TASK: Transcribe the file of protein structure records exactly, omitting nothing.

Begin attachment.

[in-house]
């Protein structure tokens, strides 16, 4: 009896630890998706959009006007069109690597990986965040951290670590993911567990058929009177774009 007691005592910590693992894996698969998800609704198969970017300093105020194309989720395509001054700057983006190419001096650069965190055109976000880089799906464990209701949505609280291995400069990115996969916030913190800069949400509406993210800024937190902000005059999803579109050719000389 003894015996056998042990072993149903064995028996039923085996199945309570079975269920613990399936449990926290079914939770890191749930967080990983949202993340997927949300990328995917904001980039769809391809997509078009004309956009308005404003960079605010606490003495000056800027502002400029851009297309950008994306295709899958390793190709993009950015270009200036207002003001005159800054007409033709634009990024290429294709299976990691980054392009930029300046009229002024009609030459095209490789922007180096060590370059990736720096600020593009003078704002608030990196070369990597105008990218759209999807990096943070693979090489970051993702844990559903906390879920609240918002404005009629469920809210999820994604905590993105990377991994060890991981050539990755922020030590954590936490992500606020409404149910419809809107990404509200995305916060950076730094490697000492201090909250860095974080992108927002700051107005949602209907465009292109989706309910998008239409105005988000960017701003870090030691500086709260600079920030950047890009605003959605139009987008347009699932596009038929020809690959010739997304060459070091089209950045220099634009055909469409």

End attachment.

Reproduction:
[in-house]
């Protein structure tokens, strides 16, 4: 009896630890998706959009006007069109690597990986965040951290670590993911567990058929009177774009 007691005592910590693992894996698969998800609704198969970017300093105020194309989720395509001054700057983006190419001096650069965190055109976000880089799906464990209701949505609280291995400069990115996969916030913190800069949400509406993210800024937190902000005059999803579109050719000389 003894015996056998042990072993149903064995028996039923085996199945309570079975269920613990399936449990926290079914939770890191749930967080990983949202993340997927949300990328995917904001980039769809391809997509078009004309956009308005404003960079605010606490003495000056800027502002400029851009297309950008994306295709899958390793190709993009950015270009200036207002003001005159800054007409033709634009990024290429294709299976990691980054392009930029300046009229002024009609030459095209490789922007180096060590370059990736720096600020593009003078704002608030990196070369990597105008990218759209999807990096943070693979090489970051993702844990559903906390879920609240918002404005009629469920809210999820994604905590993105990377991994060890991981050539990755922020030590954590936490992500606020409404149910419809809107990404509200995305916060950076730094490697000492201090909250860095974080992108927002700051107005949602209907465009292109989706309910998008239409105005988000960017701003870090030691500086709260600079920030950047890009605003959605139009987008347009699932596009038929020809690959010739997304060459070091089209950045220099634009055909469409």